In contrast, the Colbert Report keeps the label, but instead of using it as a chance to enlighten, it uses it as a chance to make ironic jokes. Basically Stephen Colbert the character, says things Stephen Colbert the performer disagrees with, but it’s okay because he means it ironically. Stephen Colbert the performer once said, straight up, he is insincere on his show, and that is exactly why I rarely watch his show.
The two rallies are the antithesis of each other, one is for rational thought, the other is for fear-mongering, and while both Colbert (the performer) and Stewart are likely of the same ideology, only one of them is serious, the other is not. It’s probably why Colbert had such a hard time getting a space for his march, because no one in Washington took him seriously, but they did take Stewart seriously. So it sort of shocked me when Stephen Colbert announced a location for the march: Stewart’s Rally. Apparently they decided to merge the two rallies, renaming it the Rally to Restore Sanity and/or Fear. Which is kind of like the Republican and Democratic National Conventions merging. Basically what I’m saying is: It’s a bad idea.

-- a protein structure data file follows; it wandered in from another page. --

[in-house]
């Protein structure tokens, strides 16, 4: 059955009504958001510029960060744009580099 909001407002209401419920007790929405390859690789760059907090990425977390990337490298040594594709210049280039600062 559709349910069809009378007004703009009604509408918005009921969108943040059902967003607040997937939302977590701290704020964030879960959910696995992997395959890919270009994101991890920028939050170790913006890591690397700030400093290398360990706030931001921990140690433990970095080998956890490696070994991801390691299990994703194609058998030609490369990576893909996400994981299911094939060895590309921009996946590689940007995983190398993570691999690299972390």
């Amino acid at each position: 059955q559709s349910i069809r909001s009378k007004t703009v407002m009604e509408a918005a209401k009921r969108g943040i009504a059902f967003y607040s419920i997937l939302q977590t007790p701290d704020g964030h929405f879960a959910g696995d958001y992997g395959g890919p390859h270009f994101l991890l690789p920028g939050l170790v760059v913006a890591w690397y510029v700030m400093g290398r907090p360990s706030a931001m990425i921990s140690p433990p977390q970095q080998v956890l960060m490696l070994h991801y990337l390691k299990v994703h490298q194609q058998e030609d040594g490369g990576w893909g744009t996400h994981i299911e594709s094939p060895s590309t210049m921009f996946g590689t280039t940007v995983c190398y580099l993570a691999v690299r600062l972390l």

The merge undermines the premise of the Rally to Restore Sanity, to denounce, for starters, fear mongering, which is exactly what the March to Keep Fear Alive is about. So to merge the two seems a little disingenuous.